“Art requires a long look.”
A long look. Who has the time to give anything a long look these days?
Not me! And probably not you.
But lately I’ve been increasingly aware that a long look is not only essential for understanding art, but is also required for parenting, friendship, appreciating beauty, understanding great books, and for navigating life with God. A long look is about focused attention. It’s about actively fighting distraction to create space to contemplate the layers of meaning in an image, book, situation or conversation.
It’s about gazing, not glancing.
I want to gaze. My writing here is an attempt to look long. I’m trying to discover meaningful connections between the things I love—art, literature, family, friends, and the Bible. While you’re here, take some time to look with me. Maybe you’ll see something I missed.
There was a span of several years between the birth of my daughter and the birth of my son, when I felt a crippling spiritual and mental inertia. I felt like I was starving. Becoming a mother was (and is!) one of the greatest joys I’ve ever experienced; but, I realized I couldn’t mother well without feeding my spirit, and I couldn’t feed my spirit without feeding my mind.
After conversations with trusted friends and mentors and lots of desperate prayer, my husband and I hashed out the possibilities together. We hatched what seemed like a crazy plan. We would take a year off work and go back to grad school—both of us, as full-time students.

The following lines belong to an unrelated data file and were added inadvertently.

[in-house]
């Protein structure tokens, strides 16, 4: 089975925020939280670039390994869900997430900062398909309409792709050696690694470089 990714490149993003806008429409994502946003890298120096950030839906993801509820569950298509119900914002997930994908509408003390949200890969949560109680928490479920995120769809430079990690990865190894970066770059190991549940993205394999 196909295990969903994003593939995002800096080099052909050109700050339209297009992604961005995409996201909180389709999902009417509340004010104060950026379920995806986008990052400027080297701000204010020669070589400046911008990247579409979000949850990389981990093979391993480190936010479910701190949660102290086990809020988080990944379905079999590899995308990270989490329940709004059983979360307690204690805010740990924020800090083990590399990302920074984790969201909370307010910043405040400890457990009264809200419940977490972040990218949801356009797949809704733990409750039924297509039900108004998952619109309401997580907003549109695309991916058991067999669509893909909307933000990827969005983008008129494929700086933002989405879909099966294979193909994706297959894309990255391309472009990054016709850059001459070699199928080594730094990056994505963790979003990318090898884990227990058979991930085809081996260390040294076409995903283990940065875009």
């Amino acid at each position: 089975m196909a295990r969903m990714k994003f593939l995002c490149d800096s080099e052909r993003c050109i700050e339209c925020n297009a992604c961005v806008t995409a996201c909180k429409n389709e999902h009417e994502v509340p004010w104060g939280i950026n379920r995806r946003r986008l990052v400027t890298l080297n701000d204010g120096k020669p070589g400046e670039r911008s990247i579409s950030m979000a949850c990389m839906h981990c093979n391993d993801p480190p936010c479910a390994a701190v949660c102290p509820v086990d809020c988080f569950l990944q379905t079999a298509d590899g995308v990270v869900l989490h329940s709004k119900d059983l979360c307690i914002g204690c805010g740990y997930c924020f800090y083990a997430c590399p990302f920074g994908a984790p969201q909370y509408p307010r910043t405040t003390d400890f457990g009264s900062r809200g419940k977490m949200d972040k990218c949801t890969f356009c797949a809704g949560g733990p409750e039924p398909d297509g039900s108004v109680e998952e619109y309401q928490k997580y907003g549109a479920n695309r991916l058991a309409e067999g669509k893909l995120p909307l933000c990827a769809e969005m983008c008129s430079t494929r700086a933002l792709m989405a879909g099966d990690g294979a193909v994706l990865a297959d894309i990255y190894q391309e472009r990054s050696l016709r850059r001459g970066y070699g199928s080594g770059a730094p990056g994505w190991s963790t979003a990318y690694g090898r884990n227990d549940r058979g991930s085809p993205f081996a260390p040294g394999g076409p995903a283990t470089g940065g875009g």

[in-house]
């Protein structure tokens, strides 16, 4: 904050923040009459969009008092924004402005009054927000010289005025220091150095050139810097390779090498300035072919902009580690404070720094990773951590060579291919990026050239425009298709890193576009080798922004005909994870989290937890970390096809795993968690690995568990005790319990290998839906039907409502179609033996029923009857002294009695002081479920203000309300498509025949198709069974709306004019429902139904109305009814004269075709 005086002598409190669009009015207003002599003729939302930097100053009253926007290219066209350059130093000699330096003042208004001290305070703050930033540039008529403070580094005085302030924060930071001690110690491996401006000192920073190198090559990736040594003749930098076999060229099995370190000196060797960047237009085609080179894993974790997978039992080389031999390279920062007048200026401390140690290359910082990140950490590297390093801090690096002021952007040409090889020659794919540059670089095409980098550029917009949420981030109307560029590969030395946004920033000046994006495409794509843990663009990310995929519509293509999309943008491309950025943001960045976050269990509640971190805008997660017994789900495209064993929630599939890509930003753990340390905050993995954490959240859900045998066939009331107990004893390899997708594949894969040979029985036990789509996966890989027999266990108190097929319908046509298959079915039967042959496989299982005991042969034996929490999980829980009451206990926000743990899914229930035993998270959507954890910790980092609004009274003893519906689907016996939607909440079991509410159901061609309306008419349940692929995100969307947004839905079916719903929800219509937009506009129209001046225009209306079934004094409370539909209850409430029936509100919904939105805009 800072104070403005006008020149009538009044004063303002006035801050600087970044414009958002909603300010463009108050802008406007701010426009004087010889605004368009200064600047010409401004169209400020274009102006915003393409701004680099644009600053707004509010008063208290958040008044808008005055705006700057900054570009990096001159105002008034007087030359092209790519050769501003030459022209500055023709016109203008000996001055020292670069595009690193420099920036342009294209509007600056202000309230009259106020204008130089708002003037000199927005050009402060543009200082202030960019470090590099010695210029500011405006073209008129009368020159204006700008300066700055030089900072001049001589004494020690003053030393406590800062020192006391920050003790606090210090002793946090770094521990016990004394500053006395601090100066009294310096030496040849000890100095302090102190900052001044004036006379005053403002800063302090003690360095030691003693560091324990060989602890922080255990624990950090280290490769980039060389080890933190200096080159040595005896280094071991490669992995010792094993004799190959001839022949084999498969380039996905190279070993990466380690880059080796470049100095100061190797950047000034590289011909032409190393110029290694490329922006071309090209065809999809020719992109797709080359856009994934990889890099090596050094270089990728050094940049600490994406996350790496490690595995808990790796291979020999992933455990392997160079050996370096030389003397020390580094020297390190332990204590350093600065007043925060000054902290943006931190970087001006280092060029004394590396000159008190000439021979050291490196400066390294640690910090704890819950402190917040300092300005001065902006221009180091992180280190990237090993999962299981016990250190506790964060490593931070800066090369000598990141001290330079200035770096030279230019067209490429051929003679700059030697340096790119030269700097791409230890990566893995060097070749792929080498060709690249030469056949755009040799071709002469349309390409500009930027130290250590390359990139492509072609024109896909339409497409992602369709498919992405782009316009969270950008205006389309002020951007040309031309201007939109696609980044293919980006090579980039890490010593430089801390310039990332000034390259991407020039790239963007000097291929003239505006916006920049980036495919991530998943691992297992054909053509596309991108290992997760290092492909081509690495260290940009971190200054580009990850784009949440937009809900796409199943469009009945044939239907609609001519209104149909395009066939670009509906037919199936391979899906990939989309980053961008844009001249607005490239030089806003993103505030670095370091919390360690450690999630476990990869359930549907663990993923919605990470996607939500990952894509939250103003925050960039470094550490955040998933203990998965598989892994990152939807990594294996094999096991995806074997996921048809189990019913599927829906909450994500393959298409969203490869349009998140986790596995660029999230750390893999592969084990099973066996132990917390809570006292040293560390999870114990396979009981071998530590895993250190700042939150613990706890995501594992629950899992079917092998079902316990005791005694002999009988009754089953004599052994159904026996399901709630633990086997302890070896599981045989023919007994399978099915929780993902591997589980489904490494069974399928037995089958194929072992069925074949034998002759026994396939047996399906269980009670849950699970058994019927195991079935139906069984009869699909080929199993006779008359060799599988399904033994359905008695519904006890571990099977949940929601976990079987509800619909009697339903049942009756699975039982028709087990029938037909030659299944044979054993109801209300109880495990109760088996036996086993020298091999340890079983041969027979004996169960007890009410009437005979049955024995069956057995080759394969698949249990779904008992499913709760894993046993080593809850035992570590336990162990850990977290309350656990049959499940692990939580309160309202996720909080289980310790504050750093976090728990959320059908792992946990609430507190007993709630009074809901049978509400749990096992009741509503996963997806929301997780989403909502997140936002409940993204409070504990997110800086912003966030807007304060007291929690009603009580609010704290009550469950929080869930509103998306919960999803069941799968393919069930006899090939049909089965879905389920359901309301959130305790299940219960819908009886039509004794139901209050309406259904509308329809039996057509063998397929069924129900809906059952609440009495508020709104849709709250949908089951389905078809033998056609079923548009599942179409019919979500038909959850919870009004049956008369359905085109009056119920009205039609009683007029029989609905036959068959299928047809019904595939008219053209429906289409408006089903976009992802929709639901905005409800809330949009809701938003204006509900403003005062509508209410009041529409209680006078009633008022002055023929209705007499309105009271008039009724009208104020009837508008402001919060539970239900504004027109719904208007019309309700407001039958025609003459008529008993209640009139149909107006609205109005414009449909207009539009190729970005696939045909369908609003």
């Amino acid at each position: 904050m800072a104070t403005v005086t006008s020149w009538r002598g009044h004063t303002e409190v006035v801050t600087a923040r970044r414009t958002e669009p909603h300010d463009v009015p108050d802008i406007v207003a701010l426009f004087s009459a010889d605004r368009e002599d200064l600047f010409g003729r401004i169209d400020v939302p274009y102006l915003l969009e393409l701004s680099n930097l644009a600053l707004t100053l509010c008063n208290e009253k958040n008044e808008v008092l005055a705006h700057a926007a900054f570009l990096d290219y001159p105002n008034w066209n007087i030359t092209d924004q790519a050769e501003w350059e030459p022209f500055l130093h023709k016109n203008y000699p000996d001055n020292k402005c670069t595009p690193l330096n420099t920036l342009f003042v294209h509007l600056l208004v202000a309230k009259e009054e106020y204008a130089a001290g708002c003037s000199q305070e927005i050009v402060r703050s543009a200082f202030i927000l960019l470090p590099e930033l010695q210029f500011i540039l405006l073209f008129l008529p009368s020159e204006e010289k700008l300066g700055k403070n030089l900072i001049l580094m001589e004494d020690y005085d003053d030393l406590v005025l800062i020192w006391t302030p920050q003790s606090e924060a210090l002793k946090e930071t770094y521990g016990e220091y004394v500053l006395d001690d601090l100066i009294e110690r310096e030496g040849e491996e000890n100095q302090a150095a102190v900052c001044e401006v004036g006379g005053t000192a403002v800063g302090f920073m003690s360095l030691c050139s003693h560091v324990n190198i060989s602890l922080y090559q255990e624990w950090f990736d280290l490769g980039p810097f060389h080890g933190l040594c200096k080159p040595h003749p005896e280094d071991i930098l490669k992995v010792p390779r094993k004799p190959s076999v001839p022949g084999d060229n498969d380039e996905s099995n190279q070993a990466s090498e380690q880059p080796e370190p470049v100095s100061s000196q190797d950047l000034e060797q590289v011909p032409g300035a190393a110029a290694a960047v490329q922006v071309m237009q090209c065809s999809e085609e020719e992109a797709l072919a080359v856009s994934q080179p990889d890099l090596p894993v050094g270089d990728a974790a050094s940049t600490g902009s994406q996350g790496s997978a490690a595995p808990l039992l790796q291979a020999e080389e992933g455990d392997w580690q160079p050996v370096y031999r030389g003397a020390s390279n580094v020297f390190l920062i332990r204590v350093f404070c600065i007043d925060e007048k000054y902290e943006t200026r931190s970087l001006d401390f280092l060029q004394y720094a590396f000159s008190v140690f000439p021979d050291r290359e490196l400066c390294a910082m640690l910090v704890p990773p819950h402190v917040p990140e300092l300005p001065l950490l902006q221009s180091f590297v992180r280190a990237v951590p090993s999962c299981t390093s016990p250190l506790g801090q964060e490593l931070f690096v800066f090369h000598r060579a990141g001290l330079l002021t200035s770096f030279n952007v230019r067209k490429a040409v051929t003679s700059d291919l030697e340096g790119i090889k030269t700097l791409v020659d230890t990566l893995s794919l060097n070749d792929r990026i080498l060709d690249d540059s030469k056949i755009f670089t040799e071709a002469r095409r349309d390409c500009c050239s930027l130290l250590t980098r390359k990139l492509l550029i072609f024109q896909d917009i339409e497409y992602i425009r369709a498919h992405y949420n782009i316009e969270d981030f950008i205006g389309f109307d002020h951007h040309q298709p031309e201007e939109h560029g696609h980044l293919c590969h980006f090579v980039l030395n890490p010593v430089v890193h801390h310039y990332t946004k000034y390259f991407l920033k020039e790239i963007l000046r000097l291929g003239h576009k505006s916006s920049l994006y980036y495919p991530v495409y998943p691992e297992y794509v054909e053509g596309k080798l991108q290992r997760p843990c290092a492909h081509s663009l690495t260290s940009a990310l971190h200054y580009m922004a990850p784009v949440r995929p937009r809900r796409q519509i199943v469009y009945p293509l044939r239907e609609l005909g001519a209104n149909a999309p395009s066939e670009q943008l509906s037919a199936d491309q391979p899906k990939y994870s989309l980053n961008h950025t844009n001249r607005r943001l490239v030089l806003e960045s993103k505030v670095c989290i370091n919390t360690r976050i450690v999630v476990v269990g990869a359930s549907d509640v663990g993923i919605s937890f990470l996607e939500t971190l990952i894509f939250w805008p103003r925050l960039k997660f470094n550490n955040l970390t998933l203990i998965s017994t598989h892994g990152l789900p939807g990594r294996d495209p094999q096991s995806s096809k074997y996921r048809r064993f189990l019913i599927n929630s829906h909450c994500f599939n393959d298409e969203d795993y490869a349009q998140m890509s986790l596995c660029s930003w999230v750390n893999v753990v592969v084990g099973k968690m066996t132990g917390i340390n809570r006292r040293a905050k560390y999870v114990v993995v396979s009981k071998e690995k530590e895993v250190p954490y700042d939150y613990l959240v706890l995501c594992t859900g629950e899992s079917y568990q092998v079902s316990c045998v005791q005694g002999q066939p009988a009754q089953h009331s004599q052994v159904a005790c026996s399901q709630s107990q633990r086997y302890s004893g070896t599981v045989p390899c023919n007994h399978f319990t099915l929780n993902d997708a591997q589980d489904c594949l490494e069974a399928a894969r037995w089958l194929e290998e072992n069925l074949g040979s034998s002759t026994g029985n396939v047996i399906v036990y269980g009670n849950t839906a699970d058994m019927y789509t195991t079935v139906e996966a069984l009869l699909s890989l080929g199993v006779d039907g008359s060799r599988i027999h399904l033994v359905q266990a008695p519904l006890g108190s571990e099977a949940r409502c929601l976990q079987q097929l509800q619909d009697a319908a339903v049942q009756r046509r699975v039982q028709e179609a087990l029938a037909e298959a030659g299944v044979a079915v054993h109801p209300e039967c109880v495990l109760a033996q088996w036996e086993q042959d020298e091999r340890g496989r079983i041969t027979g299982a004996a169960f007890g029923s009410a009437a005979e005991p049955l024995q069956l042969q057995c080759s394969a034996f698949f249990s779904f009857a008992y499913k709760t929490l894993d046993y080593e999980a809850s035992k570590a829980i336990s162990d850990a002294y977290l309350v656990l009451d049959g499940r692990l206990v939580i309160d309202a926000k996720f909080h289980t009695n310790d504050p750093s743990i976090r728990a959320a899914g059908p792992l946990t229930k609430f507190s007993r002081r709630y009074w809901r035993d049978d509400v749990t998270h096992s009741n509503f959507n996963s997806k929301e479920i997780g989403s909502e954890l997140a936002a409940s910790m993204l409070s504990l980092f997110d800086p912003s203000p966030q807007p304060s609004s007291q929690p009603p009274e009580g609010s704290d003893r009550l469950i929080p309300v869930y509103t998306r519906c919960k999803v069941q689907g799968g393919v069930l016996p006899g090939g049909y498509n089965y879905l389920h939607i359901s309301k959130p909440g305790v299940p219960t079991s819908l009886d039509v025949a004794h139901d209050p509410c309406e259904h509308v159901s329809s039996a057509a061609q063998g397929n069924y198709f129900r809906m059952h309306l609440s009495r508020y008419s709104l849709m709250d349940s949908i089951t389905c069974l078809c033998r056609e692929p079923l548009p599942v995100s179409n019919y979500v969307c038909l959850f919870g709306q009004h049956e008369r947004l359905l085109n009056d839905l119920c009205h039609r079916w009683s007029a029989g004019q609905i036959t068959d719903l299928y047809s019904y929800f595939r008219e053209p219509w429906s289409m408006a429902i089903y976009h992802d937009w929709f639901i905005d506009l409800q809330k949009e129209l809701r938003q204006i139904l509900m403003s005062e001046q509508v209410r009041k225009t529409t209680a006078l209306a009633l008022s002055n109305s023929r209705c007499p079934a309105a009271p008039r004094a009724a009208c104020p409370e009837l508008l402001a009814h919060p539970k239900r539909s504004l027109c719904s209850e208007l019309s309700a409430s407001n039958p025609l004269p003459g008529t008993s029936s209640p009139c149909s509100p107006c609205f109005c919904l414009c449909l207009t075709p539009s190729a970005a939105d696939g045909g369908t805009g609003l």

So with a six-year-old daughter and a nursing nine-month-old baby boy, we packed up our apartment in Istanbul, Turkey and stashed all our beloved paintings and books in storage. We dipped into our savings and moved into a spartan 800-square-foot student apartment in Vancouver, BC, where we studied theology and church history at Regent College.
That year we ate so well. We feasted. We read, we listened, we discussed, we met a new community of friends from around the world, we juggled, and we memorized Greek vocabulary after the kids went to bed.
In hindsight I know it would have been a disaster of a year if my son hadn’t been such a sound sleeper. But grace gave us a year of restful nights and a reading list to last a lifetime. I submitted my thesis two weeks before my third baby was born. And then I didn’t sleep for two and a half years—my second daughter was nothing like my son.
Through it all, I learned that study can be devotional, that contemplating art and scripture and the ways they speak to our life together can be an act of worship. I learned that I need other voices—other writers, other historians, other artists, other believers—to help me find the meaning I crave. I bet you do too. Let me introduce you to some of the voices that have helped me along the way.
Art, design, books, travel, and scripture all have one thing in common—they’re not passive; they’re partners in a dialogue that can shape our thought about the world, our place in it, and our relationship to others and to God. Let’s talk about things that matter—ideas that feed our minds, beauty that fills our souls.
A few other tidbits
Even though I didn’t set out to be a nomad, I’ve lived most of my life overseas. I was born in the U.K, but grew up in Virginia. I studied philosophy and studio art at Wake Forest University, and abroad in Venice, Italy. From Italy, I moved to Bulgaria, then to Virginia, back over the ocean to Cyprus, and finally, to Turkey. All three of my kids were born overseas. I love the way crossing cultures shakes me out of comfortable presumptions and helps me see things from a new perspective.
I serve as an advocate for Baptist Global Response, a disaster relief and community development organization that helps people in desperate need. I’ve seen the way BGR projects, developed in consultation and cooperation with locals, meet critical needs, while laying the groundwork for long-term healing and restoration. Learn more >
I write and speak about faith, Scripture, and the relationship between Christianity and culture. If you’re interested in working together, I’d love to connect.